When I found out RBG passed away, I felt sad, and then scared, and then worried that I was one of those white women who venerate RBG as the highest beacon of progressivism, assuming that she fought equally for all marginalized people. I received the news at the table during Rosh Hashanah, when a Jewish friend texted me from his own dinner. Seven more of my Jewish friends texted me within five minutes. I had never previously felt particularly connected to RBG as a Jewish icon, and I had never felt so connected to my Judaism during a Rosh Hashanah. The significance — both religious and political — of her dying at this moment cannot be understated. Someone who dies on a Shabbat or a Rosh Hashanah is a person of great righteousness, a tzadik. She died on both, which feels apt for the reach of her particular righteousness.
The last big news around a Supreme Court justice was Brett Kavanaugh’s confirmation. That year, I was one of four girls in my U.S. History class, and I felt like the boys assumed I was less capable. I would plan out my comments in my head and exert wild amounts of energy ensuring I never said “like” or let my voice crack. When I watched Dr. Ford on TV, I saw my best case scenario. This professionally successful, wealthy white woman, the most “respectable” by every societal standard. But the moment she threatened a powerful man’s reputation, she received so many death threats and rape threats that she had to relocate her family.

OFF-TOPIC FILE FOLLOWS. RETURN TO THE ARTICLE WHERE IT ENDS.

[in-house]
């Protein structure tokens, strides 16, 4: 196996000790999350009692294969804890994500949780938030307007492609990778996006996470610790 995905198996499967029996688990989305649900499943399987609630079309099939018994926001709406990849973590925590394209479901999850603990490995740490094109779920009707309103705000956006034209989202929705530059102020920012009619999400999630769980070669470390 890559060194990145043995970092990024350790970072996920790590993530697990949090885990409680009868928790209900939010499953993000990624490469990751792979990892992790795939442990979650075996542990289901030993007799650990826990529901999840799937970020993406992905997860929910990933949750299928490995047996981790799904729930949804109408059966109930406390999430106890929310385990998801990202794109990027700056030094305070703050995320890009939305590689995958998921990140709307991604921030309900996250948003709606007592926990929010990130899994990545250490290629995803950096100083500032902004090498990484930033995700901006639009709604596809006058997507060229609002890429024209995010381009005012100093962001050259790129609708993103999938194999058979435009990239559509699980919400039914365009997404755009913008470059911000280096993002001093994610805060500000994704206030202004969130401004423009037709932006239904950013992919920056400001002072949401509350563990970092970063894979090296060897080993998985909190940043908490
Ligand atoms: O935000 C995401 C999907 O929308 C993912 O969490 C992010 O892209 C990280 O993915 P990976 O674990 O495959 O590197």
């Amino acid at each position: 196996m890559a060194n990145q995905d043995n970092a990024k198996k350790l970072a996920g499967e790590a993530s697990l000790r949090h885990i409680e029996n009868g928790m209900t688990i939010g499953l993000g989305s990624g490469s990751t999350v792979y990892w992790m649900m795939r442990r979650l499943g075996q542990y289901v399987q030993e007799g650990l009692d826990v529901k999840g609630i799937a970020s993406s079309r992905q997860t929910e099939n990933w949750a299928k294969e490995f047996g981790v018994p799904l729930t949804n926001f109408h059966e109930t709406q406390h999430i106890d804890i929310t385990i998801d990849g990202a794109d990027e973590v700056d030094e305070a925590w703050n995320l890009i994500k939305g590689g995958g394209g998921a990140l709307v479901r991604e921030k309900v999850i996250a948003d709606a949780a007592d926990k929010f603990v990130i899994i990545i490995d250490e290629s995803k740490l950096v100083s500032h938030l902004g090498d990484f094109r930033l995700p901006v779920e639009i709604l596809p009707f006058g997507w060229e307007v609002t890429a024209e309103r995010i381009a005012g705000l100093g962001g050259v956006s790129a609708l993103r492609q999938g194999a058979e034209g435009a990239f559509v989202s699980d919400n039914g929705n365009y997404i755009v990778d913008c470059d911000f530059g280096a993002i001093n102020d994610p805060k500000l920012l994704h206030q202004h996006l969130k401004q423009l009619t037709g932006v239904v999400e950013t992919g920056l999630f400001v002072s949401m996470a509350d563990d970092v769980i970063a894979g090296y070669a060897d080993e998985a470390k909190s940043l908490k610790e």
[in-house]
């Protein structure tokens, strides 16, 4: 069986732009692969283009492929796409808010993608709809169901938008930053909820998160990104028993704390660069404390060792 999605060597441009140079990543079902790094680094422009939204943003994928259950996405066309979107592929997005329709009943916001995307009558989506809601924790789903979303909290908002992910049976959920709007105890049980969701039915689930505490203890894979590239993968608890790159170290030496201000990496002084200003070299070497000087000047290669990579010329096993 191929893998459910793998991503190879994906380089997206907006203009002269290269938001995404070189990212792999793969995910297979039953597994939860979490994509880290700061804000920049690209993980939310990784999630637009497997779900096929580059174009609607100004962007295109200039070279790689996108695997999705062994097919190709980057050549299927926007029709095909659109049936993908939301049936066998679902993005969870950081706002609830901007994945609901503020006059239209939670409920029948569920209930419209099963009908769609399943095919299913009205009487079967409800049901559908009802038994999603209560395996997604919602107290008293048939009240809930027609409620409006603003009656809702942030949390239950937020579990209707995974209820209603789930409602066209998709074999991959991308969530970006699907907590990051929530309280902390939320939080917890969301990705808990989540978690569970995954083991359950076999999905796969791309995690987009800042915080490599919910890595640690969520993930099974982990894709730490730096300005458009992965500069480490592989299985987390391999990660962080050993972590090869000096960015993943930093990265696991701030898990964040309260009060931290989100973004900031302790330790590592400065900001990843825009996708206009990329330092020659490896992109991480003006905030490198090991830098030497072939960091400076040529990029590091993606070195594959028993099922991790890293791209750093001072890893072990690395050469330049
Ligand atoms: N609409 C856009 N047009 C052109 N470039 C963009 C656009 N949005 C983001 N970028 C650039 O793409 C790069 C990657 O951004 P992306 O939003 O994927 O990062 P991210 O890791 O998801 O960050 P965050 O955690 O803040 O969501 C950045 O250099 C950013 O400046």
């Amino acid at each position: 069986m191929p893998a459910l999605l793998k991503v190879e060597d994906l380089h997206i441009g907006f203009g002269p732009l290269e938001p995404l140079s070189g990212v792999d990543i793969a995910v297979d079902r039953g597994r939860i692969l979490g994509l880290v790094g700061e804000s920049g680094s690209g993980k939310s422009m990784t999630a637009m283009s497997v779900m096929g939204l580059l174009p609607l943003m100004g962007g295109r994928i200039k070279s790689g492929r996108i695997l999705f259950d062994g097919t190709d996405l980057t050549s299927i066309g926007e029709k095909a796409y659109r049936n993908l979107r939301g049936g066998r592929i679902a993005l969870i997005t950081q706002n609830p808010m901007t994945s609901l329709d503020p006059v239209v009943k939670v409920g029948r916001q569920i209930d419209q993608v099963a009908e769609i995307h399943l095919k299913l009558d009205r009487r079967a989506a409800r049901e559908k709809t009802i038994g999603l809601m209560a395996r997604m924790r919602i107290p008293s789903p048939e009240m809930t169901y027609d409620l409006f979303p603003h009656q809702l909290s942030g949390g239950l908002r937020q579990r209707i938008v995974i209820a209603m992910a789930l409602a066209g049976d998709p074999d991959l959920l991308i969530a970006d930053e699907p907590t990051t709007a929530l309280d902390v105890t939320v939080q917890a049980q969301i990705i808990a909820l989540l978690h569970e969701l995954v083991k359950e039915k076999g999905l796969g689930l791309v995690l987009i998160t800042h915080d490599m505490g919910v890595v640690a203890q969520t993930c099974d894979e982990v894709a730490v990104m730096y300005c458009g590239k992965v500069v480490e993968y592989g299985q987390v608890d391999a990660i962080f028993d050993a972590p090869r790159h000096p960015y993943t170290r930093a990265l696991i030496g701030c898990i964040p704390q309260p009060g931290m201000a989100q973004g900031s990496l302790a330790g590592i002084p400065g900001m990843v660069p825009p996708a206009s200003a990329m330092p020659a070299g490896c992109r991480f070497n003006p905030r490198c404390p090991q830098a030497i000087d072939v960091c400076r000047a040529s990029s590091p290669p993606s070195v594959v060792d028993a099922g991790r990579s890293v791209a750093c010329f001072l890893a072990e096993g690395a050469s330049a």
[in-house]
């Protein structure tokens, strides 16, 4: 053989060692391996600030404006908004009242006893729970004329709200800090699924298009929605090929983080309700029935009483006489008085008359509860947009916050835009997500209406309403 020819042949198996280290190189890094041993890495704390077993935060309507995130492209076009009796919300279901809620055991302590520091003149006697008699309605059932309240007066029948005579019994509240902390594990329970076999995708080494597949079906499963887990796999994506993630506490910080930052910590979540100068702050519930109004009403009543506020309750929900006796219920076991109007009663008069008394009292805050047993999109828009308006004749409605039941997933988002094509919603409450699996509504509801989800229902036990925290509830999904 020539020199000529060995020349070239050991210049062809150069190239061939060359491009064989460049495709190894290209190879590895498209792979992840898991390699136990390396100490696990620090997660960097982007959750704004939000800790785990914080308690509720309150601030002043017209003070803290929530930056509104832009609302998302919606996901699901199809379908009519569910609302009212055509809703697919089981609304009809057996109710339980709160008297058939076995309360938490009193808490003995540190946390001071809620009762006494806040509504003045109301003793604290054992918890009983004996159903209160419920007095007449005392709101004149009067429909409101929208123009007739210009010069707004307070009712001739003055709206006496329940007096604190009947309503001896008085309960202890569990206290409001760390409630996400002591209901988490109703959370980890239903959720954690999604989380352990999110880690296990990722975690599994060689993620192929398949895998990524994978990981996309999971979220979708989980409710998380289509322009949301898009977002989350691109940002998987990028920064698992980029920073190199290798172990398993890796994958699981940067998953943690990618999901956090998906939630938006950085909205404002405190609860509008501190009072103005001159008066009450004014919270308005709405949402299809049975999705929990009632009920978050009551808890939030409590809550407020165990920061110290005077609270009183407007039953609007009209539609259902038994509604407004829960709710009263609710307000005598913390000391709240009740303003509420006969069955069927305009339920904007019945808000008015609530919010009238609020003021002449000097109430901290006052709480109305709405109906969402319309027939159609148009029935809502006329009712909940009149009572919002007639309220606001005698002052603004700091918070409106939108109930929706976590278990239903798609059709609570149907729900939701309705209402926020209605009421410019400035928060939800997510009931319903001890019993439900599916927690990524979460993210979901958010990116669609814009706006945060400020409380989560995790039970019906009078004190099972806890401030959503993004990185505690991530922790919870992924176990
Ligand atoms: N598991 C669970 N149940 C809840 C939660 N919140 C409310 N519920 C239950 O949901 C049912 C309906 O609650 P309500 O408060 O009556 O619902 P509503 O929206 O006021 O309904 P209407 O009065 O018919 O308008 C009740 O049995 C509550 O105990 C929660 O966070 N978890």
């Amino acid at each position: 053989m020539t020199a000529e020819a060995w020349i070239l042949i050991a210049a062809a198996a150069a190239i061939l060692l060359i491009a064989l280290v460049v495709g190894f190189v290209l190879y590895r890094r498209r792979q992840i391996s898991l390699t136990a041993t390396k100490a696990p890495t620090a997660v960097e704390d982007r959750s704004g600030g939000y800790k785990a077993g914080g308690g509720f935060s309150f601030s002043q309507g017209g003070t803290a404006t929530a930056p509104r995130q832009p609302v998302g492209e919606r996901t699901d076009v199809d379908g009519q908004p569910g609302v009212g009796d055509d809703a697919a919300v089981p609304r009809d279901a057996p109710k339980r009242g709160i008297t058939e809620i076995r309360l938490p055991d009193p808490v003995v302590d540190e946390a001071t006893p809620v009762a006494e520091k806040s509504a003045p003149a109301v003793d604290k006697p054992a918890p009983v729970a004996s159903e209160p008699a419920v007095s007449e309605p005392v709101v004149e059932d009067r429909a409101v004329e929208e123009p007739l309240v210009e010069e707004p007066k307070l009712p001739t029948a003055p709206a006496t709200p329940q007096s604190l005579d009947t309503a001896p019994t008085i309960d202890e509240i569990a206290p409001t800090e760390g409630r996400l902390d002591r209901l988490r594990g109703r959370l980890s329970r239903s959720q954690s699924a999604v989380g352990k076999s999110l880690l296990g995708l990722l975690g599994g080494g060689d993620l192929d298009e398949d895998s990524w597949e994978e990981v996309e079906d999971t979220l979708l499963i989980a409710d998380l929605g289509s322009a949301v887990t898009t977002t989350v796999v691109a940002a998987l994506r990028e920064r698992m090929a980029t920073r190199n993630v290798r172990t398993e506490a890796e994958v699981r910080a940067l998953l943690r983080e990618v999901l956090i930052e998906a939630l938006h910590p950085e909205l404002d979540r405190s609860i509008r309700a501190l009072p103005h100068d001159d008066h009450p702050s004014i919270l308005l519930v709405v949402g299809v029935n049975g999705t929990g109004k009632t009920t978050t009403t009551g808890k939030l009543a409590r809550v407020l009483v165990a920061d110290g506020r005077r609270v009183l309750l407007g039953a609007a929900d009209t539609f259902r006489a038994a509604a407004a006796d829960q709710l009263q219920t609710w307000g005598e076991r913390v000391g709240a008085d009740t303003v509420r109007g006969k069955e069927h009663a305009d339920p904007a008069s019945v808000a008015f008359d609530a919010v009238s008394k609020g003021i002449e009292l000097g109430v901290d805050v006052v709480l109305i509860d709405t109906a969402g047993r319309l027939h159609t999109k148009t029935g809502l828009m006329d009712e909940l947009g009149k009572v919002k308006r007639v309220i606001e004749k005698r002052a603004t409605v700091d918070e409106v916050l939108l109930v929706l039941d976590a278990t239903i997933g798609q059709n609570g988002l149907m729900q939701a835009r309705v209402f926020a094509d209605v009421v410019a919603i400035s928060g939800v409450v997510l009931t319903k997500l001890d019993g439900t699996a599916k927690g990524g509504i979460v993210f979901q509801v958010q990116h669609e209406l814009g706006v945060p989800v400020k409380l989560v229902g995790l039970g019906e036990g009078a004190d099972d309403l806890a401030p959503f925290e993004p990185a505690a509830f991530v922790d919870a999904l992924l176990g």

I know that I am not a passive person and that I will at some point annoy or threaten power. What I internalized from the Kavanaugh confirmation at age 15 was that no matter what I do — no matter how accomplished I am, or how traditional my personal life is, or how generationally American or Christian I could pretend to be — I will never be immune from verbal or physical misogynistic violence.
Ruth Bader Ginsburg was a 5’1 Jewish girl from Brooklyn. She was my grandmother’s celebrity look-alike. She had a nasally voice and a New York Jewish accent. And she still commanded respect across party lines and generations. She had a reverse-Ford impact on me; she gave me hope, and I never identified it until after her death. She was a Supreme Court justice who dissented in the name of voting rights, reproductive rights, civil rights, and environmental justice, and who failed at times to protect Native Americans and immigrants. She graduated first in her class at Columbia Law School as one of the only women in the school and did so without abandoning the pitch of her voice or her pronunciation of the word “talk.” My relationship to RBG, as someone who cares about justice and who hopes to one day go into a career in law or public policy, is necessarily linked to my relationship to her as a nasally-voiced Jewish girl from New York. She proved that I can be both, and I don’t need to mimic my male peers’ speech patterns to get there.
To those reading this — brilliant, involved, deserving Horace Mann students — you may feel like your identities and professional aspirations contradict one another. I wish I could personally find you a Ruth of your own, a reflection of you who has overcome all odds and become a widely respected and adored public figure. Representation has progressed and will continue to do so as we fight for equality, but in the meantime: please please share that thought you are holding back in class. Know that you are smart and valuable, and then act like it. Know that your perspective has the power to change people and institutions, to help uphold (or, really, create) democracy. And then vote, and get everyone you know to vote, and don’t stop there.
We say “may her memory be a blessing,” or better yet “may her memory be a revolution.” We must mourn Ruth Bader Ginsburg by celebrating her triumphs, remembering her mistakes, and striving to do better than she did.